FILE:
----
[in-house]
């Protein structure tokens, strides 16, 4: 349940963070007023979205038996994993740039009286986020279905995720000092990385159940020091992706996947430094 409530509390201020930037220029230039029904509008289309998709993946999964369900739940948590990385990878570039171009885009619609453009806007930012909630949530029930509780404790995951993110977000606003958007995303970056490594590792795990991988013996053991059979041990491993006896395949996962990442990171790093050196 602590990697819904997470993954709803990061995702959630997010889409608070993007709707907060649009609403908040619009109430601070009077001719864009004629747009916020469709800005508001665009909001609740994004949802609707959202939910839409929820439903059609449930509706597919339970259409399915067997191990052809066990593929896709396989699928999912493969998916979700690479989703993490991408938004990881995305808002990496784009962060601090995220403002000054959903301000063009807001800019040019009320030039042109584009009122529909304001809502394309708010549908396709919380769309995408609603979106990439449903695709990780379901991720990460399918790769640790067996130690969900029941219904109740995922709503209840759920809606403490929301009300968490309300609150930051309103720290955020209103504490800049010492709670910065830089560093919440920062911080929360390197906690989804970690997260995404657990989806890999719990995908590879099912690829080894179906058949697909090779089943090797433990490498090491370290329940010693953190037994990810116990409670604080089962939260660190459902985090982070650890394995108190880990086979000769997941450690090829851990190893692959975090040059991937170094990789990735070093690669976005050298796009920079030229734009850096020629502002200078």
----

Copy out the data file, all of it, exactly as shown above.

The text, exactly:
[in-house]
């Protein structure tokens, strides 16, 4: 349940963070007023979205038996994993740039009286986020279905995720000092990385159940020091992706996947430094 409530509390201020930037220029230039029904509008289309998709993946999964369900739940948590990385990878570039171009885009619609453009806007930012909630949530029930509780404790995951993110977000606003958007995303970056490594590792795990991988013996053991059979041990491993006896395949996962990442990171790093050196 602590990697819904997470993954709803990061995702959630997010889409608070993007709707907060649009609403908040619009109430601070009077001719864009004629747009916020469709800005508001665009909001609740994004949802609707959202939910839409929820439903059609449930509706597919339970259409399915067997191990052809066990593929896709396989699928999912493969998916979700690479989703993490991408938004990881995305808002990496784009962060601090995220403002000054959903301000063009807001800019040019009320030039042109584009009122529909304001809502394309708010549908396709919380769309995408609603979106990439449903695709990780379901991720990460399918790769640790067996130690969900029941219904109740995922709503209840759920809606403490929301009300968490309300609150930051309103720290955020209103504490800049010492709670910065830089560093919440920062911080929360390197906690989804970690997260995404657990989806890999719990995908590879099912690829080894179906058949697909090779089943090797433990490498090491370290329940010693953190037994990810116990409670604080089962939260660190459902985090982070650890394995108190880990086979000769997941450690090829851990190893692959975090040059991937170094990789990735070093690669976005050298796009920079030229734009850096020629502002200078």